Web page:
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Flash Review, 5-1: Democracy is Coming...to the ABT
Cornejo, Taylor, & Corps Storm the Citadel

By Paul Ben-Itzak
Copyright 2001 The Dance Insider

Indulge me for a moment, Dance Insider; I'm having rather a Howard the Duck year. First it was last fall, when I returned from France, that country which gave us the Statue of Liberty, only to find that tens of thousands of Blacks had been denied their liberty to vote by the brother of the Republican presidential candidate, which development was quickly followed by the toppling of Democracy by the Supreme "Court." Have all the Republicans stormed out of the room yet? Good, because the following might be too shocking for them. Next, I hied my downtown heinie uptown to the tres chic digs of American Ballet Theatre, opening last night at the Metropolitan Opera House, expecting the usual pas de ballet royalty -- you know, all the principals strutting their signature stuff in hundred-year-old plus ballets, with perhaps a pro-forma appearance by the corps -- and, who'd 'a thunk it, the star turn of the evening was delivered not by any of the certified stars, but by corps dancer Erica Cornejo; and the most dazzling passage was not the parade of principals, but the picture-perfect teamwork of the corps de ballet in the "Swan Lake" second act pas de deux. Oh, and did I mention that that old modern maven Paul Taylor stole the choreographic limelight from ballet respectables like Petipa, MacMillan, and McKenzie?

Let's start with the Taylor/Cornejo show. Actually, that's a bit dismissive, for most of the cast in the New York premiere of Taylor's "Black Tuesday" proved unusually (for dancers more used to the Petipa diet) supple. Setting the loose-limbed tone from the get were the ensemble and the two men they eventually resolved to, Jerry Douglas and Sean Stewart. This piece might be called a reaction, in dance to songs of the time, to the Great Depression that dropped from the stock market crash in October 1929 (Black Tuesday). Douglas was nicely "I've got no money but no cares either" free in his dancing, while Stewart, as my dancer companion put it, evoked the seat-of-the-pants Taylor-owning of longtime PT stalwart Tom Patrick; all the weight was in the right place.

Erica Fischbach, dancing opposite Brian Reeder, was so supple of back, eloquent of leg, and withal passionate and abandoned in body, that before I looked at the program I scribbled, "Boy, I sure love that Sandra Brown." Same thing happened with Karin Ellis-Wentz, dancing solo to "Sittin' on a Rubbish Can." (Music: Nelson Shawn, Bob Schafer, and Johnny Burke.) Watching Ellis-Wentz's devil-may-care, I don't care if I look like a fool, whimsical dancing, I wrote down, "Boy, Gillian Murphy sure looks perfect in the Lisa Viola role," a reference to PT's reigning Fool (that's a compliment). Nope, wrong again; Ellis-Wentz, like Fischbach, emerges from the corps.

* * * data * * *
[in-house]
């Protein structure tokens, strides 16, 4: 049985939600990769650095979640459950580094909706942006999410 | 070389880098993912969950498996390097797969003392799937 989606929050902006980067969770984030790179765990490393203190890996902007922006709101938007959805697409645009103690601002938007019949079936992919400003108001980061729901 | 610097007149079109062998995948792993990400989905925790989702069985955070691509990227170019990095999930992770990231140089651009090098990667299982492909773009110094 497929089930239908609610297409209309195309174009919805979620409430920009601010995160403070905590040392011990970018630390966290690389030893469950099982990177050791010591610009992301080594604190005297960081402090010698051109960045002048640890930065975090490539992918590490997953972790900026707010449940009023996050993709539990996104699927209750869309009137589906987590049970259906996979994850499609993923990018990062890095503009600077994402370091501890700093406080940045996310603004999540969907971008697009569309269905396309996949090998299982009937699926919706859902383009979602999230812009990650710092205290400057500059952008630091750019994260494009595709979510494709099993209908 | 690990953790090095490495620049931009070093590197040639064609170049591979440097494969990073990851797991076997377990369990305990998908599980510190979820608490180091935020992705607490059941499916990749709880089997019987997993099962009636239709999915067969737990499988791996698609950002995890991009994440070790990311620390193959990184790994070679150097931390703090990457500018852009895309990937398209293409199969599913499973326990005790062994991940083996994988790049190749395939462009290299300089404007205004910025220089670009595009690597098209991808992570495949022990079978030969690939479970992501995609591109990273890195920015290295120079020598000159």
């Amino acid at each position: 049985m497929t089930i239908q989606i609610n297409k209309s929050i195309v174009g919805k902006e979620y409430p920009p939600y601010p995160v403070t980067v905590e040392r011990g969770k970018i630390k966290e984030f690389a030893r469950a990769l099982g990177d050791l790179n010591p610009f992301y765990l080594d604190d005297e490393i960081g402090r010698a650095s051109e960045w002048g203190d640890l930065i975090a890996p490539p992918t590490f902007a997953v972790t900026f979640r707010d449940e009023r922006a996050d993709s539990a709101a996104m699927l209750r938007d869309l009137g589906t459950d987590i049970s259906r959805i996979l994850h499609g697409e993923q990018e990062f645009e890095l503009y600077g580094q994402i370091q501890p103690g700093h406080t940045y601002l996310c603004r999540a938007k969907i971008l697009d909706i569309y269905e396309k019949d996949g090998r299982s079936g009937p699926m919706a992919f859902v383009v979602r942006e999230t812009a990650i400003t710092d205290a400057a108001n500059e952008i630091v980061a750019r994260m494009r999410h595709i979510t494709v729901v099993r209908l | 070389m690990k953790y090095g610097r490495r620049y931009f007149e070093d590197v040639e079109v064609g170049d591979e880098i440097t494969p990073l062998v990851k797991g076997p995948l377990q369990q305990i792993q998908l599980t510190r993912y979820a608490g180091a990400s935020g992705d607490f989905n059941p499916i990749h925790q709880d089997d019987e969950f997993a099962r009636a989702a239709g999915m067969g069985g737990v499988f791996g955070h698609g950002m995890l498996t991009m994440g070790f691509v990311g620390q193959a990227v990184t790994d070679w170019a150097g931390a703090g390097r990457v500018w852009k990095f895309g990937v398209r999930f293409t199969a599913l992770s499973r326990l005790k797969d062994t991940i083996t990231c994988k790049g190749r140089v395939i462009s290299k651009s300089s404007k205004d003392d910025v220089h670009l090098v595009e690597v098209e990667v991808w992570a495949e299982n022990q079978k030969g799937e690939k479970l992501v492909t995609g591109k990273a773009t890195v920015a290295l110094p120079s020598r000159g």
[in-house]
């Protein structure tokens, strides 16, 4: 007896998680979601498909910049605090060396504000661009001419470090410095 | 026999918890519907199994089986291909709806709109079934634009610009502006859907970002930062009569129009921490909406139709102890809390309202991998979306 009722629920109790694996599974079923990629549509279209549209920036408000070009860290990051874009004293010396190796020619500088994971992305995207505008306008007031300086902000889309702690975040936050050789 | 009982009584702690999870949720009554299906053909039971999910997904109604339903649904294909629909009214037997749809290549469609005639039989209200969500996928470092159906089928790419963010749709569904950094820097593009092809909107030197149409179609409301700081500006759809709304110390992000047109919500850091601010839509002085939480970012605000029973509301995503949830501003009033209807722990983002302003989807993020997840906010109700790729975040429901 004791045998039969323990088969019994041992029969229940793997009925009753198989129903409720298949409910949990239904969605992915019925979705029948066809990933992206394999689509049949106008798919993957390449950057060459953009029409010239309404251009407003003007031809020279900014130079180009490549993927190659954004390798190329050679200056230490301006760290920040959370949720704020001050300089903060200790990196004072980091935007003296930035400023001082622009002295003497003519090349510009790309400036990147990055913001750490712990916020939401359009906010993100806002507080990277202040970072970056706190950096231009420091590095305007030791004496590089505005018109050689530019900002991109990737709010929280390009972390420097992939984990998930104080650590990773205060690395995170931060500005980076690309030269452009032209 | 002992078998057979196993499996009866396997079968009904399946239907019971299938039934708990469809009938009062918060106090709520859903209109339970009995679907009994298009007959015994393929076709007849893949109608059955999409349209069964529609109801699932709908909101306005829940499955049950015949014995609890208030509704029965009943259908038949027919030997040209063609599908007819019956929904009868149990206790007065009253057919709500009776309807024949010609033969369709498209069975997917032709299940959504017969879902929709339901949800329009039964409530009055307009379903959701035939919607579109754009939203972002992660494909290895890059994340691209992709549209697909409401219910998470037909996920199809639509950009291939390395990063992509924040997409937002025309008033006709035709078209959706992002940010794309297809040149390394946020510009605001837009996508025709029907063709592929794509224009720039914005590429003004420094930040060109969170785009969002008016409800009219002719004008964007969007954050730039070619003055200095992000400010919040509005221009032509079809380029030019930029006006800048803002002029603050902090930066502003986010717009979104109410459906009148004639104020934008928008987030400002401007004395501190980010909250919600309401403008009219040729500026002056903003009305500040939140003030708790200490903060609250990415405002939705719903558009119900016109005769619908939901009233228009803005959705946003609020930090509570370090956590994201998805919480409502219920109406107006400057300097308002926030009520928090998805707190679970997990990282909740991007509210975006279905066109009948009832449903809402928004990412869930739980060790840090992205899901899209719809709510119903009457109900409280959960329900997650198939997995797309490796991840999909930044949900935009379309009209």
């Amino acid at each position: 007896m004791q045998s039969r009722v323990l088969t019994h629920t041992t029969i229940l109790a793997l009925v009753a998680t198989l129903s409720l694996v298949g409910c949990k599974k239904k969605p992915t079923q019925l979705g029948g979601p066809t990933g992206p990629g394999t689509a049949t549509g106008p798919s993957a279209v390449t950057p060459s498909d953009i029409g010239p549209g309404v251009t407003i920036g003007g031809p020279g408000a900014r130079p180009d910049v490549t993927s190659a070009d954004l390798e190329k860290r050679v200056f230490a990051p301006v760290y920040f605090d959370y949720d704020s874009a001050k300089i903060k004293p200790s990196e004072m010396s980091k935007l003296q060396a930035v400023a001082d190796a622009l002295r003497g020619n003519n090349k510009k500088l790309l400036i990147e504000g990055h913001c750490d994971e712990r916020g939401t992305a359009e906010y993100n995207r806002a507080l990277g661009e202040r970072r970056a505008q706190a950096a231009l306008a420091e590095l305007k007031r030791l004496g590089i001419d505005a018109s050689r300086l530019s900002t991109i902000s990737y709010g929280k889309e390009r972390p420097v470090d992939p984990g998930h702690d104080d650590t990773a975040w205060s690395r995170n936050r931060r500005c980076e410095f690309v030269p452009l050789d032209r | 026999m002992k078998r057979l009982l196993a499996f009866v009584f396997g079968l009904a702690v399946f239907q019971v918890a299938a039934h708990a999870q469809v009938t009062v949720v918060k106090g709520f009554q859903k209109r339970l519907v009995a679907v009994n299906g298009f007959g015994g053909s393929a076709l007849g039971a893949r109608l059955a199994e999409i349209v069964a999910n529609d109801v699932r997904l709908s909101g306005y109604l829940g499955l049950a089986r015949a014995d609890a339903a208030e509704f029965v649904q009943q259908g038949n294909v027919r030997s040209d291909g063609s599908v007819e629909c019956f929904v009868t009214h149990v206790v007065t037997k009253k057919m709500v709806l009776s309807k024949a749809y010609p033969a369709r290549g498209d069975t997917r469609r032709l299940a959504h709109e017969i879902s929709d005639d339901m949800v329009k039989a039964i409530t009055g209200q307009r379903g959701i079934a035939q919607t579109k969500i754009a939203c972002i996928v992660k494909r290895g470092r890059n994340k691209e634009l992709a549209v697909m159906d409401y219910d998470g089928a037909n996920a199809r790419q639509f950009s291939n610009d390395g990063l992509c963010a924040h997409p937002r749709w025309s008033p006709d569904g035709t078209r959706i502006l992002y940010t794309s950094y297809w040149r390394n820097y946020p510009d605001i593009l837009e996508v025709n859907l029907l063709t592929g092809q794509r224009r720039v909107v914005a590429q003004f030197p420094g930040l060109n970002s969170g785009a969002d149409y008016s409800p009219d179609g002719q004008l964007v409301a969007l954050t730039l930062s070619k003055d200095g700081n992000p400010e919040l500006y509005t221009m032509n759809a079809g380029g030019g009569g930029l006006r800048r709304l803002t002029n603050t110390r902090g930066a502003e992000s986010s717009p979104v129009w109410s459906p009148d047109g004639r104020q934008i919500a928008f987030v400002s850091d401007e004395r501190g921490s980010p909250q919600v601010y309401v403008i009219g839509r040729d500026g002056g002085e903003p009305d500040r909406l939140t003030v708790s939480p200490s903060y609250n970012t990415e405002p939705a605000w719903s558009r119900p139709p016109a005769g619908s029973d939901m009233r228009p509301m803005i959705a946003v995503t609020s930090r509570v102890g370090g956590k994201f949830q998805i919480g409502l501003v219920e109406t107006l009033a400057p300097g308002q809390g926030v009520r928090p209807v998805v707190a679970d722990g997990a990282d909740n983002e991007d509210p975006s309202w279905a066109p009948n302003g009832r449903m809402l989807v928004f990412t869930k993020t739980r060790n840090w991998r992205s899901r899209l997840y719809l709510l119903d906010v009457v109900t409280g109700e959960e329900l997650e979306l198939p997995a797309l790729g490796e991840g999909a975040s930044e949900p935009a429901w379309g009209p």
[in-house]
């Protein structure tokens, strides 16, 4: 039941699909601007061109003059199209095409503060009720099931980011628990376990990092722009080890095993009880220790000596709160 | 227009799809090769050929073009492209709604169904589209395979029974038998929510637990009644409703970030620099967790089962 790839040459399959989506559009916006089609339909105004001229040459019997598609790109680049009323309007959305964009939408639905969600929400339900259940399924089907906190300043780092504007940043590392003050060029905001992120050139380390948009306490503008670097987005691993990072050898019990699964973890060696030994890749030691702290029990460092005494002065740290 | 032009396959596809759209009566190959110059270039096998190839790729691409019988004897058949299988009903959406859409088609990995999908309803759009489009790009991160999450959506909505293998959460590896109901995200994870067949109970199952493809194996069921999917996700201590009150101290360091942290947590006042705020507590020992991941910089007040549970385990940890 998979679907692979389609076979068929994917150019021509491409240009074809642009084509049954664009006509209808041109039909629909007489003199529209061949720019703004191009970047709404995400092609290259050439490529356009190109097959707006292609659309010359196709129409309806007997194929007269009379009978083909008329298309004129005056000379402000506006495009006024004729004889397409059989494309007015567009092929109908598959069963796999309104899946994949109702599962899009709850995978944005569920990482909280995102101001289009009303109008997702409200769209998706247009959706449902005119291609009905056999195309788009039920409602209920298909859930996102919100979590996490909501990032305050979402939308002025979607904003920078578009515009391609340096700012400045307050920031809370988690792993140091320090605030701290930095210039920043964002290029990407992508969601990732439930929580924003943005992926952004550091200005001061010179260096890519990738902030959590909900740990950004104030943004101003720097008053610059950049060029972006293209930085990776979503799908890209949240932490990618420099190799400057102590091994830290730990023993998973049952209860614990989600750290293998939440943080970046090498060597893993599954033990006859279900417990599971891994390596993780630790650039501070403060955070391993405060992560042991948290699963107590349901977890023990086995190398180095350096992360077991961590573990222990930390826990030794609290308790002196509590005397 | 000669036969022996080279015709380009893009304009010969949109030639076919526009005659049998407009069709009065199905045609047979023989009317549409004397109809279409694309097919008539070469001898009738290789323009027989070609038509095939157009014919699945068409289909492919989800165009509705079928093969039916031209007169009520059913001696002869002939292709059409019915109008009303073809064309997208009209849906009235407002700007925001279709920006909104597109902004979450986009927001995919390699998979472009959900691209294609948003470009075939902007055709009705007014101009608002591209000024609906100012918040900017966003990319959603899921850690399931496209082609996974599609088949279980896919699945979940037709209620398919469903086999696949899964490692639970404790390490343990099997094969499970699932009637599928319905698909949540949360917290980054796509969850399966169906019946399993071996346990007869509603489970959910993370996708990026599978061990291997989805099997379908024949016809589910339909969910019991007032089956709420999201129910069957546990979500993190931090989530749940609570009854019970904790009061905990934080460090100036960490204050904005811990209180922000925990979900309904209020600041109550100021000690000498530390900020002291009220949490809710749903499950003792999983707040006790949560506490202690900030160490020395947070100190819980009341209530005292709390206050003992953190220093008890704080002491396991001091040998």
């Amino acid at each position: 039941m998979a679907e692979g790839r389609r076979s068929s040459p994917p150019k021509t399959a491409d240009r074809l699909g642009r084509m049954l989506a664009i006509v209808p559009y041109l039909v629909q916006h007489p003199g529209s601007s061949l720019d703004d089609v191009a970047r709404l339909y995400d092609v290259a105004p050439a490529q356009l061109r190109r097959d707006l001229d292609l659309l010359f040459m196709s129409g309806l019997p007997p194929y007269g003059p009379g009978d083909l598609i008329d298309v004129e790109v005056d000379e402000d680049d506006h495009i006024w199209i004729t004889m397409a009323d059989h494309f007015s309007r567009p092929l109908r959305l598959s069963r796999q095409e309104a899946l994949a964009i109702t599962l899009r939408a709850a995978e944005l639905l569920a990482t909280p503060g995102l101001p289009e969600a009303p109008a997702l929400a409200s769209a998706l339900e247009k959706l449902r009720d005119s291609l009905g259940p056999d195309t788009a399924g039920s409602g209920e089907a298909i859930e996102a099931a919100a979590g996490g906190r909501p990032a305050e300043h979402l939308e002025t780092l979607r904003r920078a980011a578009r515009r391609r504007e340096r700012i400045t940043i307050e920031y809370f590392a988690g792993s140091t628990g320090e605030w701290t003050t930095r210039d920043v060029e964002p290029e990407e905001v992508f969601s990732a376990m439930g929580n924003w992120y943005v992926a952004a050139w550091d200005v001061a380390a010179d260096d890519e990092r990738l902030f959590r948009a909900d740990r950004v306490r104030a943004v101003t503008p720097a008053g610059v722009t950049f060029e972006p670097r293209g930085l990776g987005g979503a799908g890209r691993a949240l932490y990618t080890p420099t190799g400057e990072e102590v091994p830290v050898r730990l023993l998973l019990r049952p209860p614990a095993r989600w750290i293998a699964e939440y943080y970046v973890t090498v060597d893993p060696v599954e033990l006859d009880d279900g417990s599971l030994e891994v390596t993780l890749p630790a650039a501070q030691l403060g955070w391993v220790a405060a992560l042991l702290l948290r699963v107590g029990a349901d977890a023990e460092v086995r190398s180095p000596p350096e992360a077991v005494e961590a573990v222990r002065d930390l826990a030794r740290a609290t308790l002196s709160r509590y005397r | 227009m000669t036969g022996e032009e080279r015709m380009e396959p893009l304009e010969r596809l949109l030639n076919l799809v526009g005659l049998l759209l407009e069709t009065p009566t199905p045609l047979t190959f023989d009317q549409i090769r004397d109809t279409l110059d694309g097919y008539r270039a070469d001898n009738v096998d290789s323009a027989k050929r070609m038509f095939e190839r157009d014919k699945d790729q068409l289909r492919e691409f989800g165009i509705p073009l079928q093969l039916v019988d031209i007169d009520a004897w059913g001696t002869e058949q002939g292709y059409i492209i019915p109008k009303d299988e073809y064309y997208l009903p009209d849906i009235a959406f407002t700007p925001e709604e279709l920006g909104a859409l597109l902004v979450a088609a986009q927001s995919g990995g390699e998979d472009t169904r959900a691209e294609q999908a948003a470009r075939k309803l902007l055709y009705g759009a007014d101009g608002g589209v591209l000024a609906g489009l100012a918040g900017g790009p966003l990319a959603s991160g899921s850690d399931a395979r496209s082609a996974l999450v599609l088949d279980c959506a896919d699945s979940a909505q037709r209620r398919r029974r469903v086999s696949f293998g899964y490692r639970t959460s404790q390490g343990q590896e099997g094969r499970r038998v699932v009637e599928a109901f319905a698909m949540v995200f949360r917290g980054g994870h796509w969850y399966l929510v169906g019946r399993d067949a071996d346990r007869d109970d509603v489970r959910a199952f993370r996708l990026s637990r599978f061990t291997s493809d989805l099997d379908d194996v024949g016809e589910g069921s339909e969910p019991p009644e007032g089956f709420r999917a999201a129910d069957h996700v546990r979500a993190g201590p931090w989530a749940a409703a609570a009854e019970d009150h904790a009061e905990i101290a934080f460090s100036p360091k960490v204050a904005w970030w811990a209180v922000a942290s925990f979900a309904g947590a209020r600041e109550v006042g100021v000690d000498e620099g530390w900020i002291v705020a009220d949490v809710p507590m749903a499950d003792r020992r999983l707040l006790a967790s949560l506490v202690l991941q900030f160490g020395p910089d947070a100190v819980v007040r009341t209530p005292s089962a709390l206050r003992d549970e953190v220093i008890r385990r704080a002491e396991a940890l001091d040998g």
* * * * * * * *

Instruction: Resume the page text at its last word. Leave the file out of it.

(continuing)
...As do Elizabeth Gaither, Anne Milewski, and Ms. Cornejo, all of them beautifully dishabilled (in Santo Loquasto's perfectly appropriate, it may be the Depression but we ain't gonna get depressed brown dresses) and suitably ribald as the sexy foils to the cigar-chomping Marcelo Gomes, camping it up to "Are You Making Any Money" by Herman Hupfeld. Then the sexy suddenly takes a dark turn, as Ms. Cornejo, deserted by her comrades, turns on to "The Boulevard of Broken Dreams" (Al Dublin-Harry Warren), peopled by down on their luck "gigolos" and "gigolettes." She spins, she scrambles on the ground, her back collapsing beneath her. She kneels to Connie Boswell's sad lament, "But gigolo and gigolette still play a song and dance along the boulevard of broken dreams." Then a group of guys surge on the scene and toss her around, until she ultimately plummets upside down through the middle of a circle they've forged, Pilobolus-style -- is there a hint of rape here? No, probably not, for Cornejo recovers for one last sad sashay.

There's a nice girls-can-be-hobos turn next from Marian Butler -- what I love about the dancer deportment in this ballet, particularly in the women, is seeing ballet dancers not afraid to represent for ugly, in all its tawdry beauty -- before Ethan Stiefel appears for the star finale meant to bring the theme on home.

Only...he doesn't! This ballet is dark Taylor, a la "Company B" and "Oh You Kid." But the dancers have to fully be able to express his vocabulary, his style, to get the darkness; otherwise all these ballets, set to period tunes, can seem just, well, like nostalgic rhapsodic trips down memory lane. Memory it may be, but Taylor's backward periscope towards Democracy America reveals a bleak vision. In "Company B," the darkness comes from the falling of those shadow soldiers at the back of the stage; in "Oh You Kid," from the Ku Klux Klan parody. Here, for this ballet's money moment, it's left to Stiefel to express Taylor's expression of all the poignancy and not a little politics of Yip Harburg-Jay Gorney's "Brother Can You Spare a Dime." Or, as Harburg put it and Bing Crosby sadly phrased it: "Once I built a railroad, I made it run/I made it race against time. / Once I built a railroad, now it's done. / Brother, can you spare a dime?" And: "Once I built a tower, up to the sun. / Bricks and mortar and lime. / Once I built a tower, now it's done. / Brother, can you spare a dime?"